History, as the saying go, is written by the winners. And traditionally, heritage sites have told stories of triumphs, victories and progress. But what about the losers of history?
There is no such thing as a perfect heritage site or object. Every place, thing, or experience that we classify as heritage is bound about with history, stories – and, therefore, emotions. These are not within the control of those who curate and interpret heritage; individuals form their own attachments and opinions of heritage depending on their individual and communal associations and points of view. What might to one visitor be a carefully curated work of craftsmanship might to another visitor be an object of religious veneration, and for yet another might be a symbol of subjugation under a colonial and post-colonial Western regime which appropriated another country’s heritage for its own purposes.
So do heritage managers have a responsibility to show the less pretty sides to their heritage? Telling only winners’ stories: is it economic sense as tourists come for their easy escapism, or does it limit our audiences to only those who have not been on the losing side of history? Are stories about violence, prejudice and theft going to put off visitors, or do the simplistic stories of bucolic harmony simply fuel a dangerous nostalgia for a false idyllic past?
And does responsibility lie with the heritage managers, or with the audiences? If a heritage manager is creating interpretive materials for a stately home which do not mention that it was created by exploiting the labour of slaves on plantations, are they deliberately excluding a whole community of people and their descendants from the historical narrative – and thereby from having a claim as stakeholders in the heritage site – or creating propaganda which uses the architectural achievements of the historical ruling class to excuse or justify their horrific abuse of other human beings? If visitors appreciate on an aesthetic level a display of heritage which they know to be ethically or politically problematic, are they implicated in continuing and legitimising the power structures displayed within it? For example – by paying to enter the British Museum, am I implicitly supporting its retention of artefacts stolen from indigenous communities around the world during Britain’s colonial period? Or does the educational potential offered by the curation and exhibition of these artefacts outweigh any claim of hereditary or communal ownership?
Maybe none of these questions matter. Many heritage audiences do not come for a political experience, but simply for leisure. The aesthetic or experiential appreciation of a site, object or performance do not automatically imply an ethical approval of its creation or history.
Nevertheless, just as heritage managers have no control over the individual connections which people may make with heritage, it is also impossible to control how people will selectively use heritage to create their own identity and world view. An uncritical interpretation as the past may lead to reactive, exclusionary political views in the present, if heritage narratives seem to confirm and bolster the idea that the world was simpler or easier to navigate in the past, or that others have less “right” to be part of your community or nation that you yourself. See, for example, the controversy which faced Mary Beard when she claimed a 2000-year history of ethnic diversity in Britain, or Labour leader Corbyn’s political pledge to return the Elgin Marbles and other artefacts brought to Britain by colonial collectors to their original homes. These topics spark current political debate because heritage impacts on our own sense of self.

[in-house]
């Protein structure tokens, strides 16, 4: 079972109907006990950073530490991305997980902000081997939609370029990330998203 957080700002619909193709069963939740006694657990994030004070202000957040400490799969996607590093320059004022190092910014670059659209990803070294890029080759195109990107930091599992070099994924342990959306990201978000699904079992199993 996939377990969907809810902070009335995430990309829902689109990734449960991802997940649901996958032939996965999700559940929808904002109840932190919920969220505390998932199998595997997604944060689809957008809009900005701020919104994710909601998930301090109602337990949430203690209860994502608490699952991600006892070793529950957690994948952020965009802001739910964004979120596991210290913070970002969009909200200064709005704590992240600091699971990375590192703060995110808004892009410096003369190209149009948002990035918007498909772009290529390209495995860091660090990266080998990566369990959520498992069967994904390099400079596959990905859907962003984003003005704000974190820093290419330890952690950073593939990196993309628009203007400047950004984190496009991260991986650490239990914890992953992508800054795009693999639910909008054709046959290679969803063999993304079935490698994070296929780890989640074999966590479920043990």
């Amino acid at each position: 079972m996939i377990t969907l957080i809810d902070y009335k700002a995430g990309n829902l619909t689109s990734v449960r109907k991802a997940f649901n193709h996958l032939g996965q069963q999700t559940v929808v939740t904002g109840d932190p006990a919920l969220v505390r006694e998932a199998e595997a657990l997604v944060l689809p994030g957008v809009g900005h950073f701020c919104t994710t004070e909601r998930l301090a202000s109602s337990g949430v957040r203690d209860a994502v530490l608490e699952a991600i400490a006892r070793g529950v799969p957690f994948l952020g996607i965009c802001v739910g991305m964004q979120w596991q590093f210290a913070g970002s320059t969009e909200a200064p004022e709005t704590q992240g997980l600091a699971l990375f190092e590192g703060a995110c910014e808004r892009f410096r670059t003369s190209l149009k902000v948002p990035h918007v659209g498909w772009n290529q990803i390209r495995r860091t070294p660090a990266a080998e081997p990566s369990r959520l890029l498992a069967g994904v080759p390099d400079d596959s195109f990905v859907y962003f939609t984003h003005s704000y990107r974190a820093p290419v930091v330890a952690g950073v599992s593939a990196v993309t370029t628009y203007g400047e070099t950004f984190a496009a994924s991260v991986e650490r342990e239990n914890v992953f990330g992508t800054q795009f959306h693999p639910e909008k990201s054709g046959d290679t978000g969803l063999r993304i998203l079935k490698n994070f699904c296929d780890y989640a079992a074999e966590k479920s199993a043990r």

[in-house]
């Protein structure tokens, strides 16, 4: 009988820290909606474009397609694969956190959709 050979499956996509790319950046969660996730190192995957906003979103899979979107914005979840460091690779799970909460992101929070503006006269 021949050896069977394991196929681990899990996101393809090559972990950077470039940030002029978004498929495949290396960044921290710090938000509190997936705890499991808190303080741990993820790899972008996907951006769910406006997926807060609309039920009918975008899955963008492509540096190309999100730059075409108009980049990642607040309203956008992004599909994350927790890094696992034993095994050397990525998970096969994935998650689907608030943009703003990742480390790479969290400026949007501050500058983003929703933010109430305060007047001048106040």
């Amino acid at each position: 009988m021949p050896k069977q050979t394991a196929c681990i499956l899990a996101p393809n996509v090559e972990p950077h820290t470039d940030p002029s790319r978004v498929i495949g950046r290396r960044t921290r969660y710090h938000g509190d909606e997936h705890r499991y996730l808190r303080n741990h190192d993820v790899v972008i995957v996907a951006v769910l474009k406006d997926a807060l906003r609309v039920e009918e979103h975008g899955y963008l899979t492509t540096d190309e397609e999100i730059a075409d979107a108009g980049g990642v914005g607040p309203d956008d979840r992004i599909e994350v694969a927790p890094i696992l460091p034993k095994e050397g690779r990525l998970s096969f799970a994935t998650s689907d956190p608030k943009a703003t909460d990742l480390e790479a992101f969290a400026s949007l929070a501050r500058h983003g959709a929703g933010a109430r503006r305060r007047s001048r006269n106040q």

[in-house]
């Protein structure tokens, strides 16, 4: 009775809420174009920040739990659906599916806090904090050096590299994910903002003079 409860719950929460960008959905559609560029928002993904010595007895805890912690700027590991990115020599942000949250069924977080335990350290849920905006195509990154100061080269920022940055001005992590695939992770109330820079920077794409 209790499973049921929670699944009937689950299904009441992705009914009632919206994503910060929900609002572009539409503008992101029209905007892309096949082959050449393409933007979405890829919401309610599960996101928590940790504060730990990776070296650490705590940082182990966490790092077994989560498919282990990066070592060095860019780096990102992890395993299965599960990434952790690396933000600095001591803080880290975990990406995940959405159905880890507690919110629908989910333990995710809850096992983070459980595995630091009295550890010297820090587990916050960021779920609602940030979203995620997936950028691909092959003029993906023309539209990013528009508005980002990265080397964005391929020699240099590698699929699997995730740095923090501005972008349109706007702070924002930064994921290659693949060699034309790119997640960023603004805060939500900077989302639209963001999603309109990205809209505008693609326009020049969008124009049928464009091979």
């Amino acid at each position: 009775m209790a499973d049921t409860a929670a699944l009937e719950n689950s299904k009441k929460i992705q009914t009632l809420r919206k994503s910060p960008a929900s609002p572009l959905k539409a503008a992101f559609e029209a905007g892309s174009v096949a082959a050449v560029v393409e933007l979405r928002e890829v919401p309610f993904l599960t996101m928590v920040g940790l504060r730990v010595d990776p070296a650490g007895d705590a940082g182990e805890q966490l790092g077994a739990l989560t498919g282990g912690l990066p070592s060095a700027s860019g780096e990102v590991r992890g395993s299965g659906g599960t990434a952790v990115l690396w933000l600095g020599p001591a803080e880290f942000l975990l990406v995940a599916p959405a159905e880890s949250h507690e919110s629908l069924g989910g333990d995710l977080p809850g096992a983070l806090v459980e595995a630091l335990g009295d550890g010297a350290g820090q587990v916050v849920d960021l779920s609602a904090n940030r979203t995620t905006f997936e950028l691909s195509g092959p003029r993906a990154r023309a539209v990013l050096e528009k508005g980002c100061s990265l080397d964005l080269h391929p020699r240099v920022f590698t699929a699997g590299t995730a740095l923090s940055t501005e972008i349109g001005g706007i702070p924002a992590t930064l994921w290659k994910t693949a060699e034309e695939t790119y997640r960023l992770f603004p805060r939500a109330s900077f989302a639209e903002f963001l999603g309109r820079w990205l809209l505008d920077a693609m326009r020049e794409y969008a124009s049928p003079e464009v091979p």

And to highlight where these modern-world implications may arise from heritage as it is: enter critical heritage theorists.
Critical heritage theory is well named: its role is to pull apart the traditions and assumptions which underlie heritage practice – an important task which forces the heritage sector to justify or change the way it curates and presents legacies of the past. As heritage scholars, we have an enthusiasm for the stories heritage can tell, and believe in sharing those as openly and widely as possible. Yet in attempting to improve the heritage sector, critical theory can sometimes end up overwhelming it with all that needs to change – and overwhelming ourselves with constant negativity.
We may enjoy visiting heritage sites, and yet feel guilty that we are emotionally committing to an prejudiced or exclusionary narrative. Does being aware of every viewpoint really excuse reaping the rewards of privilege in our heritage appreciation?
Perhaps what matters more than our emotional reaction to heritage is our practical reaction. If we enjoy certain aspects of heritage, we want to share that experience. Broadening our heritage categorisations and interpretation to tell more stories – looking to what we can add to deepen our knowledge and understanding in the future – is more productive and more inclusive than wholly rejecting heritage as it is now. We do not need to forget our past in order to learn from in – in fact, quite the opposite.